When Steven Gerrard arrived at Rangers, he came with a list of things he wanted to be upgraded. Those familiar with him say he brought “Premier League standards” in the way the infrastructure was upgraded, requests that were funded by the board. Gerrard said that the initial remit was to bring back belief and pride to Rangers before even thinking about challenging for titles. What Villa players can expect, perhaps not now but certainly in the winter break this January, is for their fitness to be tested.
Steven Gerrard is determination to succeed in management meant that after retiring following a year at LA Galaxy, he turned down the opportunity to become MK Dons manager in November 2016 as he did not feel ready. Following advice from Jurgen Klopp, he decided to learn away from the cameras and the pressure of three points.
What are the challenges that Steven Gerrard may face at Aston Villa
Club in Free Fall
No major trophy for 25 years. No top-10 Premier League finish for a decade. A quarter of the season gone. Just two points above the relegation zone. A tough fixture list on the horizon. Huge expectations to succeed.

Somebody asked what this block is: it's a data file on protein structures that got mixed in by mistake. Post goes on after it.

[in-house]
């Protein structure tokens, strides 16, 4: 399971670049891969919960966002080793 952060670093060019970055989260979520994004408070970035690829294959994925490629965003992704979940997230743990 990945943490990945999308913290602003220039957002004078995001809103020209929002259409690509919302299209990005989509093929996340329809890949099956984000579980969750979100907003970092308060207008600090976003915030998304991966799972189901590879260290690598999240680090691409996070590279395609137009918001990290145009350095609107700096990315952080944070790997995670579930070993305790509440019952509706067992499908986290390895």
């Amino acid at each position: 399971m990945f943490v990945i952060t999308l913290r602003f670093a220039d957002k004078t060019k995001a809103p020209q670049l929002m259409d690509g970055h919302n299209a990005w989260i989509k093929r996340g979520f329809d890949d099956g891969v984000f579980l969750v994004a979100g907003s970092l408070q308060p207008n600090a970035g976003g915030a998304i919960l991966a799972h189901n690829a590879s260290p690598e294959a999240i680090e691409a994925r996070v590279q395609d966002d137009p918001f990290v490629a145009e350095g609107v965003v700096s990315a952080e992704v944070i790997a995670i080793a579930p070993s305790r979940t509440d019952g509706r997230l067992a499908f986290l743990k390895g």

Villa have forgotten how to defend as a team. As predecessor Smith tried to open up the side slightly in a bid to become the aggressors more often in games, there was a noticeable drop off in and around their own penalty box. It is not just the defenders to blame, either. Although Tyrone Mings, Axel Tuanzebe and Matt Targett have not hit the form of previous seasons, they have lacked support in front of them. The wide players are not offering enough protection and the midfield has often been changed around, leaving the full-backs exposed.
It will be a cliched buzzword over the next week or two, and inevitably, Gerrard will be asked about it when he faces the press, but creating an “identity” for his Aston Villa is important. Smith had a vision and a clear way he wanted Villa to play, but his players were never able to fully deliver it on a consistent basis. In the early months of this season, a change of formation was sparked by injuries, players leaving, new ones arriving and a desire to become unpredictable.
Ollie Watkins and summer buy Danny Ings have had impressive moments this season, but as a pair, they have not hit it off. Is there only room for one of the two strikers to start under Gerrard, and if so, who gets the nod? Watkins, a favourite of Smith’s for his high energy and ability to set the tempo for Villa with his pressing, having also signed for him at Brentford, has not been as effective in the early months of this season as in his 2020-21 debut year and has only scored two goals. Ings, a former Liverpool colleague of Gerrard’s although they never played in the same team, has three goals plus two assists but is currently out injured. There must be a way to get them performing well, even if it means slightly adjusting their position. Leon Bailey and Emiliano Buendia can be game-changers but neither has hit the heights yet since their summer arrivals.